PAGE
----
Books, Banks, Popes, Koons, Bibles

Godzilla And Cultural Success

Cosma Shalizi | Three-Toed Sloth | 3rd February 2019

Great works of art endure because new generations find new ways to interpret them — that much is almost a cliché of criticism. But what signals to a new generation that a work is worthy of fresh interpretation, that it contains some message of enduring value? For a work to have this power it must surely be ambiguous in a particularly suggestive way. It must suggest the presence of a specific, compelling message, without actually being reducible to that message. Great works outlast their ages “precisely because they simultaneously promise and lack such messages” (1,100 words)


Central Banks And Folk Tales Of Money

Pierre Ortlieb | Economic Questions | 3rd February 2019

Where does money come from? Text books typically describe a process whereby the central bank prints money for use by the private sector; savers make deposits with private banks; private banks lend this money out for investment. But in most countries the reality is radically different. Private banks create money out of nothing, by deciding to make loans, and the central bank serves mainly as a clearing house between these private banks. Why is this latter version of events not more widely known? Is it for fear that too much transparency would undermine public trust in money? (1,140 words)


Popes, Power, And Unrestrained Lust

Barbara Tuchman | Delancey Street | 5th February 2018

Brief life of Sixtus IV, pioneer of nepotism and plunderer of the papacy. “Upon taking office in 1471, he appointed as Cardinals two of his eleven nephews, Pietro and Girolamo Riario, both in their twenties, who rapidly became notorious for mad and spendthrift be­haviour. Before he had finished, Sixtus had conferred the red hat on three more nephews and a grandnephew. Riario’s excesses reached a peak at a Saturnalian banquet featuring orgiastic behaviour appropriate to the ancient Roman model” (805 words)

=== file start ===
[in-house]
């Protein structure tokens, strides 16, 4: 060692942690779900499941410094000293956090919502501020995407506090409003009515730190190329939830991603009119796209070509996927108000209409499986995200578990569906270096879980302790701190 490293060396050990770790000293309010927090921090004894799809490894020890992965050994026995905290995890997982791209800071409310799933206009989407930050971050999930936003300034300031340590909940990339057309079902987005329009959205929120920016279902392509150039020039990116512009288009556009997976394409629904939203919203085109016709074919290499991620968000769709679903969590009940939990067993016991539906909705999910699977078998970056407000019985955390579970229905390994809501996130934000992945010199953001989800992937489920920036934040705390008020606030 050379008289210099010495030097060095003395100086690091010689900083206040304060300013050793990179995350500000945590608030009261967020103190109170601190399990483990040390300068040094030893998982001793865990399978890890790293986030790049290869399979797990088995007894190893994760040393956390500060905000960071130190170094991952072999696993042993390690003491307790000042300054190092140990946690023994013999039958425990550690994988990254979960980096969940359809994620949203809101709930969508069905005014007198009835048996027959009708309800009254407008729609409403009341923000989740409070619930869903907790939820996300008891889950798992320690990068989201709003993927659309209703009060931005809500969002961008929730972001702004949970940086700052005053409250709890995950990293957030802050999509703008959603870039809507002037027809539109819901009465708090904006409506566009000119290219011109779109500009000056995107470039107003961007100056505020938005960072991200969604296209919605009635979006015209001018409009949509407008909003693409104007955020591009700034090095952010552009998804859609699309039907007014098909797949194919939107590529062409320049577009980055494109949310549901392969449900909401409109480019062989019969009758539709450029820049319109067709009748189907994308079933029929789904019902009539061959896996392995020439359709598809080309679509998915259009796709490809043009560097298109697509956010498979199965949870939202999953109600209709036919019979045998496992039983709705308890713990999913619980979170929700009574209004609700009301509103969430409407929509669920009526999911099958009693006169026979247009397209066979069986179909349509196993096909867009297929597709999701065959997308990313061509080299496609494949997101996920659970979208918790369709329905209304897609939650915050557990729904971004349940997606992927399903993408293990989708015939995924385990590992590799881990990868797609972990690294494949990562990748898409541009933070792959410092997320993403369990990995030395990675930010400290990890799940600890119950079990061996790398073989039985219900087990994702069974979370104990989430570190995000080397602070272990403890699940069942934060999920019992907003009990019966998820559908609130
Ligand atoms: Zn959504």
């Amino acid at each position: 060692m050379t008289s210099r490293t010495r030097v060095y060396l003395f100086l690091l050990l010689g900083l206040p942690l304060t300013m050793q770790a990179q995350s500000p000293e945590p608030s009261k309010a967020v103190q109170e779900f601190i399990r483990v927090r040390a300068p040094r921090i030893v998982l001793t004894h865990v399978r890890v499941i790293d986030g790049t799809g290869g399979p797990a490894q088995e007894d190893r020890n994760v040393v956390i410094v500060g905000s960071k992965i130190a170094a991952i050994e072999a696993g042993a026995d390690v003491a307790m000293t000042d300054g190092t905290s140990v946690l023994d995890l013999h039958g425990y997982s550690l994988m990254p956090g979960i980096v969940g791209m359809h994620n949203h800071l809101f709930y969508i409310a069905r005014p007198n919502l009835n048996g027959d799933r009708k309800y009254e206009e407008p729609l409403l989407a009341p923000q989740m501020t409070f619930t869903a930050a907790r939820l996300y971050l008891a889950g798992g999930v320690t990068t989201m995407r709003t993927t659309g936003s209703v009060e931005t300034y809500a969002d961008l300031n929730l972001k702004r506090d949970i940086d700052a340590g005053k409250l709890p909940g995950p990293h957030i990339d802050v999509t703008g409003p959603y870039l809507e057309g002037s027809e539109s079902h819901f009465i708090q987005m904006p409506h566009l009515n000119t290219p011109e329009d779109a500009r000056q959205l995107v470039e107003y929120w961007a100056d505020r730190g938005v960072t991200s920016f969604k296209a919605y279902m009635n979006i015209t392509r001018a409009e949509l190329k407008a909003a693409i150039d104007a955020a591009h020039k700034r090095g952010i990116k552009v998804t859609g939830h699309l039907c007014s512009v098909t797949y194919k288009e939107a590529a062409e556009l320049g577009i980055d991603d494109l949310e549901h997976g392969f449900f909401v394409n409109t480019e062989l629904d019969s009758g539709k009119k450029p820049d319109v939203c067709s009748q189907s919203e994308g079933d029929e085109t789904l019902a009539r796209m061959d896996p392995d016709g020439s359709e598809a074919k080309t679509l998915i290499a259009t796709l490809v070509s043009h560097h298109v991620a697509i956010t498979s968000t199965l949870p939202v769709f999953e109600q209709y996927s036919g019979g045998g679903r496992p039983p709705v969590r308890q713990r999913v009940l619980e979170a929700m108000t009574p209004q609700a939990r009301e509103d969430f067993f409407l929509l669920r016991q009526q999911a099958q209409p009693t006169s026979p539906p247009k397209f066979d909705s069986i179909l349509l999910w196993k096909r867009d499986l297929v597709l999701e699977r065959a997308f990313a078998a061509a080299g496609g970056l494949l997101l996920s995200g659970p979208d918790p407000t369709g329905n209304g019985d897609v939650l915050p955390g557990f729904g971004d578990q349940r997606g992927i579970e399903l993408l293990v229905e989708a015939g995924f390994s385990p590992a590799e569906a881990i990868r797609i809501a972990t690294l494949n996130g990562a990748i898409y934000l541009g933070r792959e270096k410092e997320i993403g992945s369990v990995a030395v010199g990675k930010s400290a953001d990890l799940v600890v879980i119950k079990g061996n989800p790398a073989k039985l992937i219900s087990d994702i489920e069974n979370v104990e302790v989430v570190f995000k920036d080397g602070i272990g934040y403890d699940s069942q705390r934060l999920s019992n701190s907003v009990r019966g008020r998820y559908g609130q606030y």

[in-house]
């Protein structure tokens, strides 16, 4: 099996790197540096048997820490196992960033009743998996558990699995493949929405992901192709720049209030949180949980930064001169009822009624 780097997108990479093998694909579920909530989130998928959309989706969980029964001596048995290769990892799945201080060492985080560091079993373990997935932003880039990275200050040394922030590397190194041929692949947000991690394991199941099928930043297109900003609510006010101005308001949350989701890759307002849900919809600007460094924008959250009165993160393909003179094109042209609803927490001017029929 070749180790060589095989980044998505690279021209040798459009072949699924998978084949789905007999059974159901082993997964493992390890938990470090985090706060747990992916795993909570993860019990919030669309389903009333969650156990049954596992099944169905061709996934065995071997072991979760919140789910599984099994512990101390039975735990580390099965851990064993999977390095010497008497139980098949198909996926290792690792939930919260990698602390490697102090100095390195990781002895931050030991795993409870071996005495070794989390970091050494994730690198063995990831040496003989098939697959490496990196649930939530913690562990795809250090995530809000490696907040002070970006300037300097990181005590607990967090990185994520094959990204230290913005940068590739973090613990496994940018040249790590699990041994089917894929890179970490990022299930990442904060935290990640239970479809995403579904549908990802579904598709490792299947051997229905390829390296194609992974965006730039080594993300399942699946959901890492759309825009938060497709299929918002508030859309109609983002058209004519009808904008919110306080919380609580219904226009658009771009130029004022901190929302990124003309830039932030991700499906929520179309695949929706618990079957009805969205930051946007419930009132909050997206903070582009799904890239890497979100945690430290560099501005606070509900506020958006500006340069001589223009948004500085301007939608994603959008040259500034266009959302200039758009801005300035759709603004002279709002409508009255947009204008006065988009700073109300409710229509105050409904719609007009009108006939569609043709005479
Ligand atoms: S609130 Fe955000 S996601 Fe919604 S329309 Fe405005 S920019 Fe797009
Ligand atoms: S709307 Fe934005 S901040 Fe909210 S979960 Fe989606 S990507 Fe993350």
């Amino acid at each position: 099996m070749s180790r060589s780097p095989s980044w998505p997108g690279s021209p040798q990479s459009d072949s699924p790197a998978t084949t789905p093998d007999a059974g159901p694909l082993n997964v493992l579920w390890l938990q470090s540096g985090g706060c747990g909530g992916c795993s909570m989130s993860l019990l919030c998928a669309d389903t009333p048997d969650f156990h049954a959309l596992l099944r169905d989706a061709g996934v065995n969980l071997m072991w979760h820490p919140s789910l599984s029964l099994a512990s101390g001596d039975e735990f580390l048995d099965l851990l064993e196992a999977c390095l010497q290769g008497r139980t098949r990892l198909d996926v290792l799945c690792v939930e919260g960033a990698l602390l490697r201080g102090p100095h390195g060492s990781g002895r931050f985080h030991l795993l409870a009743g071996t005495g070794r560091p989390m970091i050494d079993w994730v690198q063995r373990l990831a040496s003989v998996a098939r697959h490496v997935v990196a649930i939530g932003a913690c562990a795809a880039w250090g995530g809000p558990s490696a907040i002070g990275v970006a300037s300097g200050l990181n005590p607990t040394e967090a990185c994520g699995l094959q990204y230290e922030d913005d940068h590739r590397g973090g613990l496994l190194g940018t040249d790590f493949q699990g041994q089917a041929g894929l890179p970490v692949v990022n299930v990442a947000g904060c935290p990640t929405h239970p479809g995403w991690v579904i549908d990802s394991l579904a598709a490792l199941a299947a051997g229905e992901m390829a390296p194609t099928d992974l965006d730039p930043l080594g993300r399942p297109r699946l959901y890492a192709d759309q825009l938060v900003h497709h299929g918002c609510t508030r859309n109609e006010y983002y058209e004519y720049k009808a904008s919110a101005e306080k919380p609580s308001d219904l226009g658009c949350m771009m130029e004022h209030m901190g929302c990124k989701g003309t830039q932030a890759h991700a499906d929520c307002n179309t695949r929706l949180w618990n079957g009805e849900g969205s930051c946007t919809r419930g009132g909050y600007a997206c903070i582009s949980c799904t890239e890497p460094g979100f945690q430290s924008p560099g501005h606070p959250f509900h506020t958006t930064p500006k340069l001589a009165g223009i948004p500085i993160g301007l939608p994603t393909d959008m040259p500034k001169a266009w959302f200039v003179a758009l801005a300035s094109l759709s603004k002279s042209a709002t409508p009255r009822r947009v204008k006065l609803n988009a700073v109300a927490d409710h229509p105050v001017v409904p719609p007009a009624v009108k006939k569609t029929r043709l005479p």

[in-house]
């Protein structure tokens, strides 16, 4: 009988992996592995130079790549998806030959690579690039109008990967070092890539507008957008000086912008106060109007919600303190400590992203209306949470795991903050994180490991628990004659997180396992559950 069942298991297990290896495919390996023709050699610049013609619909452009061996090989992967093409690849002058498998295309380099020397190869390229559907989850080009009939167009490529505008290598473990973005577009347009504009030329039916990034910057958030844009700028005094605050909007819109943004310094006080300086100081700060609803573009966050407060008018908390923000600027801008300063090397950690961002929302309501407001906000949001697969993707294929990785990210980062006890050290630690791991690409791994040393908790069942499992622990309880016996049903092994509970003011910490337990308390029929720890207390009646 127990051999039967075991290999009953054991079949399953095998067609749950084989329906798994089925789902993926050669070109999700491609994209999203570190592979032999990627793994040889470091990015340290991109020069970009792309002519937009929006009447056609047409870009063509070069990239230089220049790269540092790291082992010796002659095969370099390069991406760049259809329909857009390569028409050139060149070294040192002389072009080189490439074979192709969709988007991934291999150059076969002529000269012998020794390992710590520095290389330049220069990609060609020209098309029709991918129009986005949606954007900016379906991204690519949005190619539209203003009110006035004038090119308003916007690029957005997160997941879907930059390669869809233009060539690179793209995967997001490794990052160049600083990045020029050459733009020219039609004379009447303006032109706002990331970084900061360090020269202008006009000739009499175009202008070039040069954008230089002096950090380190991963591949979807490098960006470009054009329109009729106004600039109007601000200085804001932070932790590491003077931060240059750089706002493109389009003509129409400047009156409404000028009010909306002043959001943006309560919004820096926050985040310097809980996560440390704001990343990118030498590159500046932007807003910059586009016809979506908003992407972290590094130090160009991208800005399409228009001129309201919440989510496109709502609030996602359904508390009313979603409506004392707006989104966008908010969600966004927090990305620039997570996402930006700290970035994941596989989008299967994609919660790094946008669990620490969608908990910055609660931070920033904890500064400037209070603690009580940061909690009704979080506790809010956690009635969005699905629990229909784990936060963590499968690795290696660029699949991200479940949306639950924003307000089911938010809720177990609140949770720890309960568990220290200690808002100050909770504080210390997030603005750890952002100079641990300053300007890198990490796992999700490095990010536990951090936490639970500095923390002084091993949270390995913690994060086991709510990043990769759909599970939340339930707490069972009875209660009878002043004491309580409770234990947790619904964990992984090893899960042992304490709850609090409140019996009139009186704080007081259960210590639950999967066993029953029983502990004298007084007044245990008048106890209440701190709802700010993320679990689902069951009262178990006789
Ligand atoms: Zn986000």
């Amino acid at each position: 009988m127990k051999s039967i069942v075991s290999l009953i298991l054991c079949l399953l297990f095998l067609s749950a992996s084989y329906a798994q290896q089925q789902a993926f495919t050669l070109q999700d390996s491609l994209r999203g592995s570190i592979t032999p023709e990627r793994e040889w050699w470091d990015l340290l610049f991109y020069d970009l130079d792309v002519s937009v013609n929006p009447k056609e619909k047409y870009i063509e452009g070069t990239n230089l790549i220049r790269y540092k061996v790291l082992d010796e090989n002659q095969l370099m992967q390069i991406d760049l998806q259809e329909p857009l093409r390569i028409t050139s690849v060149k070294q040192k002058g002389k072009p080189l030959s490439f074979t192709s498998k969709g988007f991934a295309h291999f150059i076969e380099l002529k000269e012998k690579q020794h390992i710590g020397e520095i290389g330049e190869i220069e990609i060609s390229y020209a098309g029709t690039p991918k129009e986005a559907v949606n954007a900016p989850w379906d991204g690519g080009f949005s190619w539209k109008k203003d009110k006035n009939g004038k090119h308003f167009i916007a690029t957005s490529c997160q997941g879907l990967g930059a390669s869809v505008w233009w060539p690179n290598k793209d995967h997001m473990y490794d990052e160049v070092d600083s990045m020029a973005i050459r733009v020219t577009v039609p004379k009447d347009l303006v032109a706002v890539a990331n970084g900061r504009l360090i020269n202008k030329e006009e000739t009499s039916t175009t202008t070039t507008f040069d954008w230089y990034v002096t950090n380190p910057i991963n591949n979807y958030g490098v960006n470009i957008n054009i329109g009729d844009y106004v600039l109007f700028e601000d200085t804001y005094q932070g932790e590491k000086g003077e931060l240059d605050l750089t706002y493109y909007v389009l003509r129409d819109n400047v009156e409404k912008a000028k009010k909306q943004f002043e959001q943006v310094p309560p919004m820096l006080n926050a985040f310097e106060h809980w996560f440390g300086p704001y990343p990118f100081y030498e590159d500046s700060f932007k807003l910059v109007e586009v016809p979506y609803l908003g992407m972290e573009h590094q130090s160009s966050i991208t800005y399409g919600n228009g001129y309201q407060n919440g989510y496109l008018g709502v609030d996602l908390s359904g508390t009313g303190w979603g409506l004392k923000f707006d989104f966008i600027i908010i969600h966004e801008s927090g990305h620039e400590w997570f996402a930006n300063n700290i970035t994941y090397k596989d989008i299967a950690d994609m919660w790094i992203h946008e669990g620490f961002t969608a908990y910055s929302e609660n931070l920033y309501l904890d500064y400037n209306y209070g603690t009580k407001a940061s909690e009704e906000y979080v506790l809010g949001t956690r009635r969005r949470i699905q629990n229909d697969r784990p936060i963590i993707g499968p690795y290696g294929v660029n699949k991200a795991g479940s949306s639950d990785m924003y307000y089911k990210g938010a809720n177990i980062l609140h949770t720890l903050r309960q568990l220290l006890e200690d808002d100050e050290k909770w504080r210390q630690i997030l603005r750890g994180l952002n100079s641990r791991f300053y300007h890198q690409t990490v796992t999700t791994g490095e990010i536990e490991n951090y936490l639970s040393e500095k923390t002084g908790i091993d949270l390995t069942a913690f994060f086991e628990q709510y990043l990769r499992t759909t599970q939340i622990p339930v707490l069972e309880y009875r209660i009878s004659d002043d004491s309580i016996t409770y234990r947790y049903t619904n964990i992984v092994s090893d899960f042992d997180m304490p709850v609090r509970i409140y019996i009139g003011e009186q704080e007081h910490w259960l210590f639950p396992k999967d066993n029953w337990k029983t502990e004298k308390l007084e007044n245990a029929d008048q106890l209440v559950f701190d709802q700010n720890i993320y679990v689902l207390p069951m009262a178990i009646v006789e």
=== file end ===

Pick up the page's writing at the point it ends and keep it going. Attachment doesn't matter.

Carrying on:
Wow! $91 Million!

Hadley Freeman | Guardian | 4th February 2019

Entertaining conversation with Jeff Koons, who “looks like Pee Wee Herman and talks like Mister Rogers”. Interviewed at his New York studio, Koons maintains the “calm, unruffled air generally only found in the heavily medicated“, while “young people in white coats skitter around doing what looks like most of the work: painting, sculpting, blowtorching”. Each sculpture still counts as his own work, says Koons: “Maybe I’m not on each piece labouring over it, but I’m overseeing each one tremendously” (2,250 words)


The Alter Bible

Adam Kirsch | Tablet | 30th January 2019

In praise of Robert Alter’s newly completed translation of the Hebrew Bible into English, the fruit of twenty years’ work, “a scholarly and literary feat that puts Alter in the company of Jerome and Martin Luther”. Alter’s Bible “preserves the simplicity and directness of Hebrew grammar”, staying close to the “concrete language” of the biblical writers, and thus restoring the Bible’s “internal diversity”. The Bible is not “one big book”, but rather an anthology of work by dozens of authors over at least five centuries (3,600 words)


Video: Gimme Some of That Ol’ Atonal Music. A country singer reminisces about his late father, a composer of atonal music in the style of Schoenberg (3m 31s)

Audio: PowerPointless | Seriously. Ian Sansom attempts the seemingly impossible, a PowerPoint presentation for radio (32m 58s)

Afterthought:
“We are inclined to believe those whom we do not know, because they have never deceived us”
— Samuel Johnson